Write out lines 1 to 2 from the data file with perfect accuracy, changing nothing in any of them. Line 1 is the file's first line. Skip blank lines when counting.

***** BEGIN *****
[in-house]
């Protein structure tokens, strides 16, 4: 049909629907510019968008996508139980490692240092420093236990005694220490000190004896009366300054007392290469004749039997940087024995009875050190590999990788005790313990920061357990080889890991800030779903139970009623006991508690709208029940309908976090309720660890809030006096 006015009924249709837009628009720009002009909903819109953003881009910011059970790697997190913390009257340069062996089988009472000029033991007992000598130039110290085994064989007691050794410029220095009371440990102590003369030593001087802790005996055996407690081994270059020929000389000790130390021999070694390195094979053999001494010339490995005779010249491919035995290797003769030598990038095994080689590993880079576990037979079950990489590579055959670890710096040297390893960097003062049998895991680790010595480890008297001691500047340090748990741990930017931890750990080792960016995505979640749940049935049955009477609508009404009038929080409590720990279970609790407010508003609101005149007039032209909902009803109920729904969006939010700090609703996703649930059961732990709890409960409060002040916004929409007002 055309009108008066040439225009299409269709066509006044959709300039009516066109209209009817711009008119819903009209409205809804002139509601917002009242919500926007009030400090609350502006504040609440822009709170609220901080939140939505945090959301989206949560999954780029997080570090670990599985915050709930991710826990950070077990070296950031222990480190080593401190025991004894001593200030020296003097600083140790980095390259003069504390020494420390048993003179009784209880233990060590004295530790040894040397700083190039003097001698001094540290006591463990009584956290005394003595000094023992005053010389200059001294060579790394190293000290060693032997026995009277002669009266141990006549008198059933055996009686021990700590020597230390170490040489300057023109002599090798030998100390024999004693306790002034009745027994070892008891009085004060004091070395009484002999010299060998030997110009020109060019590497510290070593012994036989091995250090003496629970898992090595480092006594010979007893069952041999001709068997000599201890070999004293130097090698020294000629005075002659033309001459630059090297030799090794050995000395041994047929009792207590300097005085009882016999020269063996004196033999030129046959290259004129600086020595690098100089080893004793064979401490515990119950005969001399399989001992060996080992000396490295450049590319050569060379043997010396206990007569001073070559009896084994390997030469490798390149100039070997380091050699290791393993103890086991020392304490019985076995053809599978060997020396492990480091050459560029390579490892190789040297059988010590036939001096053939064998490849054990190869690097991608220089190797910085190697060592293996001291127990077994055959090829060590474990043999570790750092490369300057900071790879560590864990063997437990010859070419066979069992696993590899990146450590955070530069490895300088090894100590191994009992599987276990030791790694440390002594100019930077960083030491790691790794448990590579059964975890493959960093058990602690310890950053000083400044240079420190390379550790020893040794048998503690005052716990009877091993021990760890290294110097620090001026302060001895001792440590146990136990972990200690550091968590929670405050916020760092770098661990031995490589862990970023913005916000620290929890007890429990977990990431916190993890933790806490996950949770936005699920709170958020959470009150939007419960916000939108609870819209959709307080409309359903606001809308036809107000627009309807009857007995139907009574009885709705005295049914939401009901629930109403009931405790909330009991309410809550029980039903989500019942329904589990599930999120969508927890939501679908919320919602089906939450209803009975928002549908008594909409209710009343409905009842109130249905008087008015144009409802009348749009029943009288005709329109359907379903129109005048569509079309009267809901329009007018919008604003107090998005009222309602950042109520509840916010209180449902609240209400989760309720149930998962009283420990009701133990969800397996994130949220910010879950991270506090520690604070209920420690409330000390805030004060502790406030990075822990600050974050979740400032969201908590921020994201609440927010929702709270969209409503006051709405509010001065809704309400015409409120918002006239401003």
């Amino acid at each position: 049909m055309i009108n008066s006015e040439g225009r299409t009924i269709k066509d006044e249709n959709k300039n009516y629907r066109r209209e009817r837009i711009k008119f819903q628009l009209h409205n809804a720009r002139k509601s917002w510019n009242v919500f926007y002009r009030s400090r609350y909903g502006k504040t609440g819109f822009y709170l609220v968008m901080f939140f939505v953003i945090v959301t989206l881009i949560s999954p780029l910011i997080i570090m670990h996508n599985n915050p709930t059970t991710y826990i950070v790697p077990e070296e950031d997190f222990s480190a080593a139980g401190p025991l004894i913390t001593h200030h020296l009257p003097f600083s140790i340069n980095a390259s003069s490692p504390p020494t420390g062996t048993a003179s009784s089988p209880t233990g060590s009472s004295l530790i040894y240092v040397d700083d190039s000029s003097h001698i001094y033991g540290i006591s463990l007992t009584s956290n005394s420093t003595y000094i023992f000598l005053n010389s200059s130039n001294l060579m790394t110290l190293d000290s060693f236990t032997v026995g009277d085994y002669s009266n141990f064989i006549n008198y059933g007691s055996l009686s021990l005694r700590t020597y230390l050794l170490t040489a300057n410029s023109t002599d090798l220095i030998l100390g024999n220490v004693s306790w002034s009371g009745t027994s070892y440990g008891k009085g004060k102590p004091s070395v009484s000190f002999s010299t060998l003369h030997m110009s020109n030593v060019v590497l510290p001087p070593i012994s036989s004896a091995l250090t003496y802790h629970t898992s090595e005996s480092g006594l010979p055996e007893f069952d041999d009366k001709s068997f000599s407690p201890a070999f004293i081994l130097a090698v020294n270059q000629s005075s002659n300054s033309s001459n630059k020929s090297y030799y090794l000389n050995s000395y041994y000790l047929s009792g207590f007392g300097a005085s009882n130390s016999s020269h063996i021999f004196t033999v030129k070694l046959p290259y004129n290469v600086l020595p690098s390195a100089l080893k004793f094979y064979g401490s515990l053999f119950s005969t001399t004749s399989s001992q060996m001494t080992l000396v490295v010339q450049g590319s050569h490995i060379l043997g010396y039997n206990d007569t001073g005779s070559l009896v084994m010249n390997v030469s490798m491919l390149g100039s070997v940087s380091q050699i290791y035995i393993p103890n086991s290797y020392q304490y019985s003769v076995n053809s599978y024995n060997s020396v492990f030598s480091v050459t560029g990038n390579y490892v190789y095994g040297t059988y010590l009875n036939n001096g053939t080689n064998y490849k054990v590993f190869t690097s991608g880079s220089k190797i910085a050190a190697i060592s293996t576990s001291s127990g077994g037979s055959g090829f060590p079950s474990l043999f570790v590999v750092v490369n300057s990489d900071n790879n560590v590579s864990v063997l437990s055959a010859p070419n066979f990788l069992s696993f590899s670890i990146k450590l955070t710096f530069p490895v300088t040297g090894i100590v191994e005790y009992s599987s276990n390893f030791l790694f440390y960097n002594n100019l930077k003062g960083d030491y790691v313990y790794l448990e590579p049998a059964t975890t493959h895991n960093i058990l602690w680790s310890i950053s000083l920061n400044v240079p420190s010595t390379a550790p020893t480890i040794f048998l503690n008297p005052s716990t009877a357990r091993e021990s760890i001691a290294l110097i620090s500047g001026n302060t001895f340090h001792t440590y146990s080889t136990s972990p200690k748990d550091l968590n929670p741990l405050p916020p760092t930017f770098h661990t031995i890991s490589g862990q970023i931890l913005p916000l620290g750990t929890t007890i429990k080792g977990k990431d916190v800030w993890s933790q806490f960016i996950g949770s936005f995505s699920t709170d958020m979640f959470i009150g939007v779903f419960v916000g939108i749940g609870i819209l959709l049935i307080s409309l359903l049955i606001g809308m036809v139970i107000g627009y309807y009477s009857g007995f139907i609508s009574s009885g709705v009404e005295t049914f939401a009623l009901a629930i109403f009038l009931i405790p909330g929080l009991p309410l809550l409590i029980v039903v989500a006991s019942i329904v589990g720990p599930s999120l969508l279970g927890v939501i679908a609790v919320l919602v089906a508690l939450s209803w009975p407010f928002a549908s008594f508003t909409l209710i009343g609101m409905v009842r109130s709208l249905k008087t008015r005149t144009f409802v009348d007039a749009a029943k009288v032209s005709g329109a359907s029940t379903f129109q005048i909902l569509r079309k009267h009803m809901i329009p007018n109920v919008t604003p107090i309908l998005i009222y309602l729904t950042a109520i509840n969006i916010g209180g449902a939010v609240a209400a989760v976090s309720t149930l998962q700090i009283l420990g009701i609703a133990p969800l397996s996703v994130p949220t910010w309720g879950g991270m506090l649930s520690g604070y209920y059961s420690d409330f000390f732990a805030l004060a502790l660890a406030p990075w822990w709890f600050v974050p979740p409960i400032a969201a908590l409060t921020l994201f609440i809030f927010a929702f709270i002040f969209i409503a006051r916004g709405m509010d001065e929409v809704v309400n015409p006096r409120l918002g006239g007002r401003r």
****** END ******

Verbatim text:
[in-house]
């Protein structure tokens, strides 16, 4: 049909629907510019968008996508139980490692240092420093236990005694220490000190004896009366300054007392290469004749039997940087024995009875050190590999990788005790313990920061357990080889890991800030779903139970009623006991508690709208029940309908976090309720660890809030006096 006015009924249709837009628009720009002009909903819109953003881009910011059970790697997190913390009257340069062996089988009472000029033991007992000598130039110290085994064989007691050794410029220095009371440990102590003369030593001087802790005996055996407690081994270059020929000389000790130390021999070694390195094979053999001494010339490995005779010249491919035995290797003769030598990038095994080689590993880079576990037979079950990489590579055959670890710096040297390893960097003062049998895991680790010595480890008297001691500047340090748990741990930017931890750990080792960016995505979640749940049935049955009477609508009404009038929080409590720990279970609790407010508003609101005149007039032209909902009803109920729904969006939010700090609703996703649930059961732990709890409960409060002040916004929409007002 055309009108008066040439225009299409269709066509006044959709300039009516066109209209009817711009008119819903009209409205809804002139509601917002009242919500926007009030400090609350502006504040609440822009709170609220901080939140939505945090959301989206949560999954780029997080570090670990599985915050709930991710826990950070077990070296950031222990480190080593401190025991004894001593200030020296003097600083140790980095390259003069504390020494420390048993003179009784209880233990060590004295530790040894040397700083190039003097001698001094540290006591463990009584956290005394003595000094023992005053010389200059001294060579790394190293000290060693032997026995009277002669009266141990006549008198059933055996009686021990700590020597230390170490040489300057023109002599090798030998100390024999004693306790002034009745027994070892008891009085004060004091070395009484002999010299060998030997110009020109060019590497510290070593012994036989091995250090003496629970898992090595480092006594010979007893069952041999001709068997000599201890070999004293130097090698020294000629005075002659033309001459630059090297030799090794050995000395041994047929009792207590300097005085009882016999020269063996004196033999030129046959290259004129600086020595690098100089080893004793064979401490515990119950005969001399399989001992060996080992000396490295450049590319050569060379043997010396206990007569001073070559009896084994390997030469490798390149100039070997380091050699290791393993103890086991020392304490019985076995053809599978060997020396492990480091050459560029390579490892190789040297059988010590036939001096053939064998490849054990190869690097991608220089190797910085190697060592293996001291127990077994055959090829060590474990043999570790750092490369300057900071790879560590864990063997437990010859070419066979069992696993590899990146450590955070530069490895300088090894100590191994009992599987276990030791790694440390002594100019930077960083030491790691790794448990590579059964975890493959960093058990602690310890950053000083400044240079420190390379550790020893040794048998503690005052716990009877091993021990760890290294110097620090001026302060001895001792440590146990136990972990200690550091968590929670405050916020760092770098661990031995490589862990970023913005916000620290929890007890429990977990990431916190993890933790806490996950949770936005699920709170958020959470009150939007419960916000939108609870819209959709307080409309359903606001809308036809107000627009309807009857007995139907009574009885709705005295049914939401009901629930109403009931405790909330009991309410809550029980039903989500019942329904589990599930999120969508927890939501679908919320919602089906939450209803009975928002549908008594909409209710009343409905009842109130249905008087008015144009409802009348749009029943009288005709329109359907379903129109005048569509079309009267809901329009007018919008604003107090998005009222309602950042109520509840916010209180449902609240209400989760309720149930998962009283420990009701133990969800397996994130949220910010879950991270506090520690604070209920420690409330000390805030004060502790406030990075822990600050974050979740400032969201908590921020994201609440927010929702709270969209409503006051709405509010001065809704309400015409409120918002006239401003």